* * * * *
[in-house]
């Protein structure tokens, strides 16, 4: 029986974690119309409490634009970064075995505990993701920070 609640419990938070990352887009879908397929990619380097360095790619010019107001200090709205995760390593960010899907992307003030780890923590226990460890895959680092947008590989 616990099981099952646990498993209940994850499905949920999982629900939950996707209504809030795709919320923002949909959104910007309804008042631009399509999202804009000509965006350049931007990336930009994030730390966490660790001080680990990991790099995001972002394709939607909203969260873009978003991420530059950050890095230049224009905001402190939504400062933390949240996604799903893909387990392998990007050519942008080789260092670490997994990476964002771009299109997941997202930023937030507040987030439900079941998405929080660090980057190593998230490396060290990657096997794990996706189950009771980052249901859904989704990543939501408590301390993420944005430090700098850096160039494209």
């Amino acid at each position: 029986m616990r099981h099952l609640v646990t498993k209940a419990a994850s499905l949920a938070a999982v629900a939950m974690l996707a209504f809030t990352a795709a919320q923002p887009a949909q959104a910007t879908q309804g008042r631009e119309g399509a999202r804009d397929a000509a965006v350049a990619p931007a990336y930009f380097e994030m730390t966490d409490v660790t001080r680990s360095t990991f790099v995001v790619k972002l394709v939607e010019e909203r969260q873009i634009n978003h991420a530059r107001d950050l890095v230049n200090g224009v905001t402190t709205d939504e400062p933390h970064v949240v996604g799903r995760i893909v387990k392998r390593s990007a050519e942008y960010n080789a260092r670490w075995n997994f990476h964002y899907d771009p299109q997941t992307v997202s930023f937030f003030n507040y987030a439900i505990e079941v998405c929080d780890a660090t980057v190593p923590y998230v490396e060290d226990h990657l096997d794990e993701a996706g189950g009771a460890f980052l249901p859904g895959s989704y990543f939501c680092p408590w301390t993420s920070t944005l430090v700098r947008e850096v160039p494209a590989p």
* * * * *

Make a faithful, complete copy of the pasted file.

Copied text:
[in-house]
């Protein structure tokens, strides 16, 4: 029986974690119309409490634009970064075995505990993701920070 609640419990938070990352887009879908397929990619380097360095790619010019107001200090709205995760390593960010899907992307003030780890923590226990460890895959680092947008590989 616990099981099952646990498993209940994850499905949920999982629900939950996707209504809030795709919320923002949909959104910007309804008042631009399509999202804009000509965006350049931007990336930009994030730390966490660790001080680990990991790099995001972002394709939607909203969260873009978003991420530059950050890095230049224009905001402190939504400062933390949240996604799903893909387990392998990007050519942008080789260092670490997994990476964002771009299109997941997202930023937030507040987030439900079941998405929080660090980057190593998230490396060290990657096997794990996706189950009771980052249901859904989704990543939501408590301390993420944005430090700098850096160039494209």
């Amino acid at each position: 029986m616990r099981h099952l609640v646990t498993k209940a419990a994850s499905l949920a938070a999982v629900a939950m974690l996707a209504f809030t990352a795709a919320q923002p887009a949909q959104a910007t879908q309804g008042r631009e119309g399509a999202r804009d397929a000509a965006v350049a990619p931007a990336y930009f380097e994030m730390t966490d409490v660790t001080r680990s360095t990991f790099v995001v790619k972002l394709v939607e010019e909203r969260q873009i634009n978003h991420a530059r107001d950050l890095v230049n200090g224009v905001t402190t709205d939504e400062p933390h970064v949240v996604g799903r995760i893909v387990k392998r390593s990007a050519e942008y960010n080789a260092r670490w075995n997994f990476h964002y899907d771009p299109q997941t992307v997202s930023f937030f003030n507040y987030a439900i505990e079941v998405c929080d780890a660090t980057v190593p923590y998230v490396e060290d226990h990657l096997d794990e993701a996706g189950g009771a460890f980052l249901p859904g895959s989704y990543f939501c680092p408590w301390t993420s920070t944005l430090v700098r947008e850096v160039p494209a590989p």